Binoculars are always helpful for any Mercury search. Use them to scan along the eastern horizon until a starlike point – deep in the twilight – comes into view. Mercury is bright, but it’s always near the sunset or sunrise. Thus you have to search for it.
If you live in the Southern Hemisphere, this is your month! A super apparition of Mercury take places in the morning sky throughout May of 2017.
Watch for the slender waning crescent moon to pair up with Mercury on or near May 23.
Click here for recommended almanacs; they can give you Mercury’s rising time in your sky.
Mars fading into western evening twilight. After appearing as a fiery red light last year – in May and June 2016 – Mars is now a fading ember of its former self. Look for Mars rather low in the west as soon as darkness begins to fall. Mars is edging closer to the sunset day by day. It’ll disappear in the glare of evening dusk by June 2017.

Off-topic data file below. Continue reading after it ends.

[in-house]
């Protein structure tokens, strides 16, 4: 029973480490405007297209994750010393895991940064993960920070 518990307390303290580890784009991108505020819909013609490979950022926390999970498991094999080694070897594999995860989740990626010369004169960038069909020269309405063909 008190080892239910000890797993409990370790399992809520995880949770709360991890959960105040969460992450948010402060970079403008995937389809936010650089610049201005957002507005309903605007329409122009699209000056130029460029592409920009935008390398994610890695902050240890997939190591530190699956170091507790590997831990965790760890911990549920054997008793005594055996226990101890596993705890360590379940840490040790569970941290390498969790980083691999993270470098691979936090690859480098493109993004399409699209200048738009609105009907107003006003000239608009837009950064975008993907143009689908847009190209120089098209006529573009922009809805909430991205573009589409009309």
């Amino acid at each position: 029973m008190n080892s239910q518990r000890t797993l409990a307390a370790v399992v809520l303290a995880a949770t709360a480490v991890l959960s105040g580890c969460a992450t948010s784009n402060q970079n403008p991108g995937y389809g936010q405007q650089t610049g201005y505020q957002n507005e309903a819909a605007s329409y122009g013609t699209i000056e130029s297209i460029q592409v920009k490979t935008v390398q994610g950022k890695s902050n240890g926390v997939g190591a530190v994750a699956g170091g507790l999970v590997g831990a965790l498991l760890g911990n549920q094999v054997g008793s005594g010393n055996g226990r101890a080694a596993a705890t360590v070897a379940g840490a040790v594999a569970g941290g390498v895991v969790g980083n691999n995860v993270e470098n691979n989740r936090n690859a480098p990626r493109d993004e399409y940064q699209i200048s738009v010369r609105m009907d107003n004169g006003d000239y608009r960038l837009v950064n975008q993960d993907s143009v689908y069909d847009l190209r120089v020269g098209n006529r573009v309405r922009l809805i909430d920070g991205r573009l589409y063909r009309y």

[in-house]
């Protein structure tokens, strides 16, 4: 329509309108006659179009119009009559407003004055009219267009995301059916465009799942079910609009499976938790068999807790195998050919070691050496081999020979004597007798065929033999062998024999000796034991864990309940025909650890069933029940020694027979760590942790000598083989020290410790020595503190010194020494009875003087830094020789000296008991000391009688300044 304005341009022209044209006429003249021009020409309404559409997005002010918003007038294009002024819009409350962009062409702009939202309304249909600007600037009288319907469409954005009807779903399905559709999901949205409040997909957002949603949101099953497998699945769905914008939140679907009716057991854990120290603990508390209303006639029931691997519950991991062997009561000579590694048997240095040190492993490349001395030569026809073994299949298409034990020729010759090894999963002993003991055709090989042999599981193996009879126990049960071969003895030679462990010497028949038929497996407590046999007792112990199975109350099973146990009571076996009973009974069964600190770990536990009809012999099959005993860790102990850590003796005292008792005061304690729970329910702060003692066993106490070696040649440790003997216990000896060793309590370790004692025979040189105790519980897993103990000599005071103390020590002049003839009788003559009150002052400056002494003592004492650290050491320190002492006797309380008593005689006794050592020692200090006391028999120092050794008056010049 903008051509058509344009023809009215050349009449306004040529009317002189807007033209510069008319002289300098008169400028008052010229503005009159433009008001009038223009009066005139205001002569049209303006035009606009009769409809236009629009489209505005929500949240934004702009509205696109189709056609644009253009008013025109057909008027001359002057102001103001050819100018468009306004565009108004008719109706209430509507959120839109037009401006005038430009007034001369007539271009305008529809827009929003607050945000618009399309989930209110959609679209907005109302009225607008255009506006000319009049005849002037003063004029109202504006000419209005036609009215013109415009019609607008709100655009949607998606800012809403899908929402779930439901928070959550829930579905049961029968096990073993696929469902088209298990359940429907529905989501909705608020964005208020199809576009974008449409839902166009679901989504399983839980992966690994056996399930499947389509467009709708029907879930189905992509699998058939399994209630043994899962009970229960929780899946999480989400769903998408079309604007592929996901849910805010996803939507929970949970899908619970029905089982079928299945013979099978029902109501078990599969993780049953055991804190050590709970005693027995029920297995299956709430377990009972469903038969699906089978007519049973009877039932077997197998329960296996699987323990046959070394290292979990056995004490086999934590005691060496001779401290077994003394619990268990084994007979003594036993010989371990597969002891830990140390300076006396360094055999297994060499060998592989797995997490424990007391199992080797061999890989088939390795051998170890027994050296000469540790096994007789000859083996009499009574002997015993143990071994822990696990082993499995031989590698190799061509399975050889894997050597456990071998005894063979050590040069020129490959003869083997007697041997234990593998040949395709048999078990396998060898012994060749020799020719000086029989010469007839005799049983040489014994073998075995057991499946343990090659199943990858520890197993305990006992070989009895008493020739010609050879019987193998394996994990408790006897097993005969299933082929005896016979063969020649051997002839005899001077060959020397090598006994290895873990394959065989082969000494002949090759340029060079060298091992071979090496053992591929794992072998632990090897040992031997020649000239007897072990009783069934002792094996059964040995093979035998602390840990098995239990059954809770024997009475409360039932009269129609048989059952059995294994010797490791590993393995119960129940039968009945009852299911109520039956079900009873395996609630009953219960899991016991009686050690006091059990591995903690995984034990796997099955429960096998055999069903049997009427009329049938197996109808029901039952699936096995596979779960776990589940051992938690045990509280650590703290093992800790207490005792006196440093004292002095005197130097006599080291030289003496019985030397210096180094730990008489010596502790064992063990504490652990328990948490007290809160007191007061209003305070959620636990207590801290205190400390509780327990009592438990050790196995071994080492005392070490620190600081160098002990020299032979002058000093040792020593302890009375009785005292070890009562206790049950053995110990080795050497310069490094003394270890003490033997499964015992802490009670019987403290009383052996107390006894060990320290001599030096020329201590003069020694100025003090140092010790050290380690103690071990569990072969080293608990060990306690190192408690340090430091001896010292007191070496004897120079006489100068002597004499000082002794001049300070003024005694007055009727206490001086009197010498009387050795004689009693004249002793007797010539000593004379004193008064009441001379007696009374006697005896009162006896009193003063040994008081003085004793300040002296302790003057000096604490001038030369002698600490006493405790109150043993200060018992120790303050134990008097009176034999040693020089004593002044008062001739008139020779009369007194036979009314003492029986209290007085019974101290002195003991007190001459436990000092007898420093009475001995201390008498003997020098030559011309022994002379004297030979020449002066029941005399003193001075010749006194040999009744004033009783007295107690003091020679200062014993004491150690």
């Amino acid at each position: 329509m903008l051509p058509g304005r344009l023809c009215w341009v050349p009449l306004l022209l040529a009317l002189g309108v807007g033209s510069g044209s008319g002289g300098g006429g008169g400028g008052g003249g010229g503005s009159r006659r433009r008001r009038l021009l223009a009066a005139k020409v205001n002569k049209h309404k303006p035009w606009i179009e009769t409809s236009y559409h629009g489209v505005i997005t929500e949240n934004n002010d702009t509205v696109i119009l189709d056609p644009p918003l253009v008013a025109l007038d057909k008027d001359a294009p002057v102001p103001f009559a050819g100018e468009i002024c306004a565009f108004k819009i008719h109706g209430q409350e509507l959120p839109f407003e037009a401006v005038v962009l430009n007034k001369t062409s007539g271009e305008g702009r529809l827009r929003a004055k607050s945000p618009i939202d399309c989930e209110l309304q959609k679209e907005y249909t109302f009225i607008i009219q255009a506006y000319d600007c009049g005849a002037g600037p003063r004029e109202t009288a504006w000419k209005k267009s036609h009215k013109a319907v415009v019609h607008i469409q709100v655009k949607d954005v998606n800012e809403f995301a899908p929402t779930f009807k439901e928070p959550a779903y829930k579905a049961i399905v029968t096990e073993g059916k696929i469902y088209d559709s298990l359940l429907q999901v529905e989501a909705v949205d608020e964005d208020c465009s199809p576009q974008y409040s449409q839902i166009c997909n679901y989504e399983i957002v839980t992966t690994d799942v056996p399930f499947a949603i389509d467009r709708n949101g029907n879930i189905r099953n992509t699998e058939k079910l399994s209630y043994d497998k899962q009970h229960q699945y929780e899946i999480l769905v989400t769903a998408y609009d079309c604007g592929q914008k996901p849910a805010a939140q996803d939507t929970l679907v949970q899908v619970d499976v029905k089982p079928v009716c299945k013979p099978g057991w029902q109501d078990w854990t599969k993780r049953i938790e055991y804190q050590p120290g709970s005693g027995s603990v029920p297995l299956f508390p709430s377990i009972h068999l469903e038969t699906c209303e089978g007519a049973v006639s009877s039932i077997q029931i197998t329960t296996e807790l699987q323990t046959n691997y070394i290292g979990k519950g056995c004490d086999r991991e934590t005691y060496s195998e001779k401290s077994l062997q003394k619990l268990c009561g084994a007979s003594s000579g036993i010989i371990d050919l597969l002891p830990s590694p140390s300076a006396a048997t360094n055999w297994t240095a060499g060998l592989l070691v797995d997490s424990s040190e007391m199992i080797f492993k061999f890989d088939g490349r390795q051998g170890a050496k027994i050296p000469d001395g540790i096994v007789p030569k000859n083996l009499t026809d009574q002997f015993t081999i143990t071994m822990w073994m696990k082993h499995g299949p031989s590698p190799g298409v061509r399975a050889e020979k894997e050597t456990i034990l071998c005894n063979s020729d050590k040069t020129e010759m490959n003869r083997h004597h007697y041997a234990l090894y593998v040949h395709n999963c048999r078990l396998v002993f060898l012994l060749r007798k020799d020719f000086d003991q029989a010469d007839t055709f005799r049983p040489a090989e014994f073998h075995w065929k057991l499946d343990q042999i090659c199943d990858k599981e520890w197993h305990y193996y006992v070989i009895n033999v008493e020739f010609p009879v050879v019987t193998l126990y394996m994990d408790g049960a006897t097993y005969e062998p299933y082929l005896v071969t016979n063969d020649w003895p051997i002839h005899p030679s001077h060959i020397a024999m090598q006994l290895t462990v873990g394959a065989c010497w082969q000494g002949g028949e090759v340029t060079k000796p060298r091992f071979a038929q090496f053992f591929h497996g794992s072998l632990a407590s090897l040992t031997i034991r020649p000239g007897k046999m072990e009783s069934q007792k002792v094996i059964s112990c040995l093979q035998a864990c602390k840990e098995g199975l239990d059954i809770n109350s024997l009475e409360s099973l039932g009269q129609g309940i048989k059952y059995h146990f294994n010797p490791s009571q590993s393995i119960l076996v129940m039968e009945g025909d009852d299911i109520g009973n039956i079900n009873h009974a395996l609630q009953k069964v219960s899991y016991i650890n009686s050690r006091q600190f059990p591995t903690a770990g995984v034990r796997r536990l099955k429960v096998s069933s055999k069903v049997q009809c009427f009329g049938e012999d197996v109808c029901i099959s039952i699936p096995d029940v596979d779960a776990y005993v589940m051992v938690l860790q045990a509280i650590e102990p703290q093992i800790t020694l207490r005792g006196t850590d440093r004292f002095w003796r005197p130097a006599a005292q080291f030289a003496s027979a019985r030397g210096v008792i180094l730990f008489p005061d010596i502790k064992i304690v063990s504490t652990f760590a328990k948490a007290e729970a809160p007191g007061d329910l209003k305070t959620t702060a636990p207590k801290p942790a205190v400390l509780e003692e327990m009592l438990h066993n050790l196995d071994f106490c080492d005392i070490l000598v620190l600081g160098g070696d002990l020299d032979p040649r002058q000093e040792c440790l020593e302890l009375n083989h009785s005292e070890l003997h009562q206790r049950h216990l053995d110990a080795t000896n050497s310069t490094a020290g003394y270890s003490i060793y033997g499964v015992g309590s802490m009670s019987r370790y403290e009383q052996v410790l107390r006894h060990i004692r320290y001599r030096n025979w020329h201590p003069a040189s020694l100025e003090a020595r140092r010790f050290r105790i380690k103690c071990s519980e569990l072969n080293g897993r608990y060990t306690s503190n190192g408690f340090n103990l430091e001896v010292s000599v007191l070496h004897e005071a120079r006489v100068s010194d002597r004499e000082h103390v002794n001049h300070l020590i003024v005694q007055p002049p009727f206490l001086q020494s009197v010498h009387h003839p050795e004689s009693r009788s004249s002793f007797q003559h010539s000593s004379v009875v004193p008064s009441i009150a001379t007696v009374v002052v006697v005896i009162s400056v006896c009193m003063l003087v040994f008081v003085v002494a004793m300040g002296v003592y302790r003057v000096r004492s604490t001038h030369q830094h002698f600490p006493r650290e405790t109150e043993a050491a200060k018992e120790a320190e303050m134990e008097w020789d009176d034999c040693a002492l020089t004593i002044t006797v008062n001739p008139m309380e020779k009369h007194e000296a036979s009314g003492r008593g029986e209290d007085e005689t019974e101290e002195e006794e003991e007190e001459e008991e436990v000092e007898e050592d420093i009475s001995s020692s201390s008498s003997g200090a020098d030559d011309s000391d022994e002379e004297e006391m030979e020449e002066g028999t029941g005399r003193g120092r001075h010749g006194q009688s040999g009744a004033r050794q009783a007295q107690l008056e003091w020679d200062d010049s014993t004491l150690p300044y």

Because Earth is traveling faster in its orbit than Mars is, Earth’s distance from Mars is increasing by the day. So there are two reasons for Mars’ disappearing act this month. Its increasing distance from Earth means Mars’ brightness is decreasing daily. Plus, Mars is setting sooner after the sun with each passing day. The fading planet is sinking closer to glare of sunset, soon to disappear from the evening sky.
From mid-northern latitudes (U.S. and Europe), look for the red planet Mars to set in the west around nightfall in early May, and a bit more than one hour after sunset by the month’s end. The same holds true for mid-southern latitudes (Australia and South Africa).